No matter what your academic or career goals, you’ll receive support and guidance from your faculty advisor, your program’s director of graduate studies, and many others as you pursue your graduate degree in the College of Arts and Sciences.
Advising & Career Support
Academic advising at the graduate level happens within your graduate program. Each graduate program has a director of graduate studies (DGS) appointed from its faculty. Until you choose a faculty advisor (a process that varies across programs), the DGS will serve in that capacity.
The DGS is also your primary contact for questions about academic procedures, parental accommodation, leaves of absence, and other matters related to your academic program. Most programs also have a staff member (graduate secretary or graduate coordinator) who can provide general information about program requirements, policies, and practices.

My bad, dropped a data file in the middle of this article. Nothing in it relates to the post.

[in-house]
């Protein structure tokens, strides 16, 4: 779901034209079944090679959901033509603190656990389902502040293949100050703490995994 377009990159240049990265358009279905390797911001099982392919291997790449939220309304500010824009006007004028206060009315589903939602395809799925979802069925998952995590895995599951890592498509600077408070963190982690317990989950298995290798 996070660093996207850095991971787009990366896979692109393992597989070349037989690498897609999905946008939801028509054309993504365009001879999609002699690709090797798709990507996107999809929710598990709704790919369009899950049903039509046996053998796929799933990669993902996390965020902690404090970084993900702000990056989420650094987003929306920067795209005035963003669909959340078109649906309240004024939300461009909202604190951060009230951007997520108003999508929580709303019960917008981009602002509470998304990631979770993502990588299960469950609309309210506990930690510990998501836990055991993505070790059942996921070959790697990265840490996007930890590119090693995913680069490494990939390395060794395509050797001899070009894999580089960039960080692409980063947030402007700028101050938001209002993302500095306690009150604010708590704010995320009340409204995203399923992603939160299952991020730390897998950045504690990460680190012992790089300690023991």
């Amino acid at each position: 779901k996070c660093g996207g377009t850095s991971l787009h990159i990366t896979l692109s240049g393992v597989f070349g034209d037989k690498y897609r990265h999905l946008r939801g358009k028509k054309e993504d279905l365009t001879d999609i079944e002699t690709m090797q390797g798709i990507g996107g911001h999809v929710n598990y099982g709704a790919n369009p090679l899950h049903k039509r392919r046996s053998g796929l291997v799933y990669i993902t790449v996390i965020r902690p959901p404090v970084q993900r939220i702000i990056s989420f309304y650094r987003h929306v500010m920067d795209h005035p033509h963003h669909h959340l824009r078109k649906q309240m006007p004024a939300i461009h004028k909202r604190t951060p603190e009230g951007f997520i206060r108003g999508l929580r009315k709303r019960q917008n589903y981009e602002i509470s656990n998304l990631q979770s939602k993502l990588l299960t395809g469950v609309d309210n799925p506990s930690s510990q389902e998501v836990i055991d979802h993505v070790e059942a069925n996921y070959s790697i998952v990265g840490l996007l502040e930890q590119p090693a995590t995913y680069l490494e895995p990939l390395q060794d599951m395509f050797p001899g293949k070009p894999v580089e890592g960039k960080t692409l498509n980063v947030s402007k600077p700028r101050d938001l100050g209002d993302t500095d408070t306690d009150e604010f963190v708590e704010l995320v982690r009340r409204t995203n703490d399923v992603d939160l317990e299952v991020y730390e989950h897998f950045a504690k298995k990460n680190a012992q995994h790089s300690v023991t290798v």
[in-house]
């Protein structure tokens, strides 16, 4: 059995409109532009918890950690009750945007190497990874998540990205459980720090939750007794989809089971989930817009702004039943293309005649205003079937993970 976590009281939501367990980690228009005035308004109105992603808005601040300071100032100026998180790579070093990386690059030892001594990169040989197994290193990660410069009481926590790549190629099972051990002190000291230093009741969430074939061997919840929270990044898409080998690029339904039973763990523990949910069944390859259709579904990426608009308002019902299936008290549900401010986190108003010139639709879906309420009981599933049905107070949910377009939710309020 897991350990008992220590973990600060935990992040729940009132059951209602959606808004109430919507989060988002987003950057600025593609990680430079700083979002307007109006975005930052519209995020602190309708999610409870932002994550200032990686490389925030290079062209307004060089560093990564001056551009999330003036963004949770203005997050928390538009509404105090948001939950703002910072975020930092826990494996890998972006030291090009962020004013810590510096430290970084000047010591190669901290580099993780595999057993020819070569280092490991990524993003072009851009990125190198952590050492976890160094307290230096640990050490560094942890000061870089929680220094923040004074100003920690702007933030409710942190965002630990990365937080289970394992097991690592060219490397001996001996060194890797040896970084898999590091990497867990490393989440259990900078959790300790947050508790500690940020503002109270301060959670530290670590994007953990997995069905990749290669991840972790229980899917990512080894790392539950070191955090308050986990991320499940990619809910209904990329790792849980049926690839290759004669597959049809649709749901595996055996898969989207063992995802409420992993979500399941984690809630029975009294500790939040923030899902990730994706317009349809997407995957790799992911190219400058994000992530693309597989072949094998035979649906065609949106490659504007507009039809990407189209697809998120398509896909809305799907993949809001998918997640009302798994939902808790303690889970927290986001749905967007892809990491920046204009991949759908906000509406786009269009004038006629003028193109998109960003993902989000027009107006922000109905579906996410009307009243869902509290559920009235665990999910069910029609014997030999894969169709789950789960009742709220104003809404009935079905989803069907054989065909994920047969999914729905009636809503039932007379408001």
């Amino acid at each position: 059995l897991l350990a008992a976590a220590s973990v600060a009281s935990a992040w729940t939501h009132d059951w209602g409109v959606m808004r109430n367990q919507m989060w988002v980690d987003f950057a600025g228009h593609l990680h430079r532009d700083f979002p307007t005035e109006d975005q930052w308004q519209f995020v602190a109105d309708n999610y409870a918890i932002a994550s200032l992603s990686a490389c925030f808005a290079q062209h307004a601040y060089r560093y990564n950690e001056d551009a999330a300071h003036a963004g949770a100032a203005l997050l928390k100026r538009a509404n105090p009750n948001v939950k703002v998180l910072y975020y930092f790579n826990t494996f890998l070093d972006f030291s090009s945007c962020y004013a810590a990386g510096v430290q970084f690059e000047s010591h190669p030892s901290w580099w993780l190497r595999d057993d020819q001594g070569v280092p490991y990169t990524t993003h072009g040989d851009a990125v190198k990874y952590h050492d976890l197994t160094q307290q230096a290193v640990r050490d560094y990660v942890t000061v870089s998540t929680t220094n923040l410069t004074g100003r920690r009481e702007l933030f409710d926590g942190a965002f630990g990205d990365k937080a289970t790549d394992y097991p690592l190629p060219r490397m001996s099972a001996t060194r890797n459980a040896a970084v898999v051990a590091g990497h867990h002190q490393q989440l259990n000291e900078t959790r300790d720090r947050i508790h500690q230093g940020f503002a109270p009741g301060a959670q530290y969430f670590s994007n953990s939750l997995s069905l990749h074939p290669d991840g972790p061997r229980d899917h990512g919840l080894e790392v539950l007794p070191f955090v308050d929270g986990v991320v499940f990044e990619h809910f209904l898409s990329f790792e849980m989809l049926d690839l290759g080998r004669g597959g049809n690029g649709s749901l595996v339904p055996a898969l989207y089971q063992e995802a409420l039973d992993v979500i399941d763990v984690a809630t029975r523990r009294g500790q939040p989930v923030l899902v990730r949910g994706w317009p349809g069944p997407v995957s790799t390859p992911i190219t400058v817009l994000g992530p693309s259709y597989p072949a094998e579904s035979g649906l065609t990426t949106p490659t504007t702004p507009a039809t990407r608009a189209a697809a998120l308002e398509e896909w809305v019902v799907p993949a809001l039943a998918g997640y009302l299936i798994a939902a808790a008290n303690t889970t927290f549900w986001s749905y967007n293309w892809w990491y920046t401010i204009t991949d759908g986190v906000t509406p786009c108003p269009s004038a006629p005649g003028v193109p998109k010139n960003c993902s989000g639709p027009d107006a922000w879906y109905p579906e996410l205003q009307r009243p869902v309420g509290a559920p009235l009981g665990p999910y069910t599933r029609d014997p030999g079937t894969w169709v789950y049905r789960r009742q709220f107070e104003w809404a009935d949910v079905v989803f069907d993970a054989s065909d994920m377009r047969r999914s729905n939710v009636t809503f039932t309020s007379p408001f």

As you move through your program, you will choose or be assigned an advisory committee (typically by your second year in the program) and, if you are working toward a Ph.D., a research committee. University Graduate School requirements for these committees appear in the University Graduate School Bulletin.
The College provides career support to graduate students in partnership with the University Graduate School.
If you plan to pursue a career in academia, you should consult your faculty advisor for career-related guidance. If you’re interested in a nonacademic career, the University Graduate School offers career preparation resources, including a subscription to Versatile Ph.D., an online resource that helps students identify and prepare for work outside of academia.
Some College graduate programs offer students direct assistance with dossier preparation. Contact your acadmic department to see if they offer that service.